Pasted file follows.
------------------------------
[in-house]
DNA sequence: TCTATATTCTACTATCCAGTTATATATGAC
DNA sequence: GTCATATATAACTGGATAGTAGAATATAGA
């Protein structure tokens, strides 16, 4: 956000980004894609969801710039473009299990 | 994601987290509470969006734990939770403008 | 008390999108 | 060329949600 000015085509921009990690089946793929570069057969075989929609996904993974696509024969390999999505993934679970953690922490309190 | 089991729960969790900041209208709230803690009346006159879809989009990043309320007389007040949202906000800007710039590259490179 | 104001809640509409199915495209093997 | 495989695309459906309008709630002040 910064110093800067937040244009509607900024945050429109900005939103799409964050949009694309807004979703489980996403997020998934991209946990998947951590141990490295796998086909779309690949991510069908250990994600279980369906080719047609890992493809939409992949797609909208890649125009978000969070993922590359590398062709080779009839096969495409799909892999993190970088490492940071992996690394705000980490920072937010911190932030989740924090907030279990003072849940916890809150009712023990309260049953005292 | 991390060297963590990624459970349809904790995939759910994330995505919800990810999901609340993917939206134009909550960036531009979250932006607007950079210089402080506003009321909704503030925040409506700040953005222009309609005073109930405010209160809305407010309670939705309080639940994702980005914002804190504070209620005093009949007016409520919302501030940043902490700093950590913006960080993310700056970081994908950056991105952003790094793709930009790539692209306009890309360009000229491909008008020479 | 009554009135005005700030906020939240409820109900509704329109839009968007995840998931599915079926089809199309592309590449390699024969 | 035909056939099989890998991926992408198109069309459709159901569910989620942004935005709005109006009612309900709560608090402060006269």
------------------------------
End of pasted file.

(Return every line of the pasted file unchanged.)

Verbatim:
[in-house]
DNA sequence: TCTATATTCTACTATCCAGTTATATATGAC
DNA sequence: GTCATATATAACTGGATAGTAGAATATAGA
């Protein structure tokens, strides 16, 4: 956000980004894609969801710039473009299990 | 994601987290509470969006734990939770403008 | 008390999108 | 060329949600 000015085509921009990690089946793929570069057969075989929609996904993974696509024969390999999505993934679970953690922490309190 | 089991729960969790900041209208709230803690009346006159879809989009990043309320007389007040949202906000800007710039590259490179 | 104001809640509409199915495209093997 | 495989695309459906309008709630002040 910064110093800067937040244009509607900024945050429109900005939103799409964050949009694309807004979703489980996403997020998934991209946990998947951590141990490295796998086909779309690949991510069908250990994600279980369906080719047609890992493809939409992949797609909208890649125009978000969070993922590359590398062709080779009839096969495409799909892999993190970088490492940071992996690394705000980490920072937010911190932030989740924090907030279990003072849940916890809150009712023990309260049953005292 | 991390060297963590990624459970349809904790995939759910994330995505919800990810999901609340993917939206134009909550960036531009979250932006607007950079210089402080506003009321909704503030925040409506700040953005222009309609005073109930405010209160809305407010309670939705309080639940994702980005914002804190504070209620005093009949007016409520919302501030940043902490700093950590913006960080993310700056970081994908950056991105952003790094793709930009790539692209306009890309360009000229491909008008020479 | 009554009135005005700030906020939240409820109900509704329109839009968007995840998931599915079926089809199309592309590449390699024969 | 035909056939099989890998991926992408198109069309459709159901569910989620942004935005709005109006009612309900709560608090402060006269």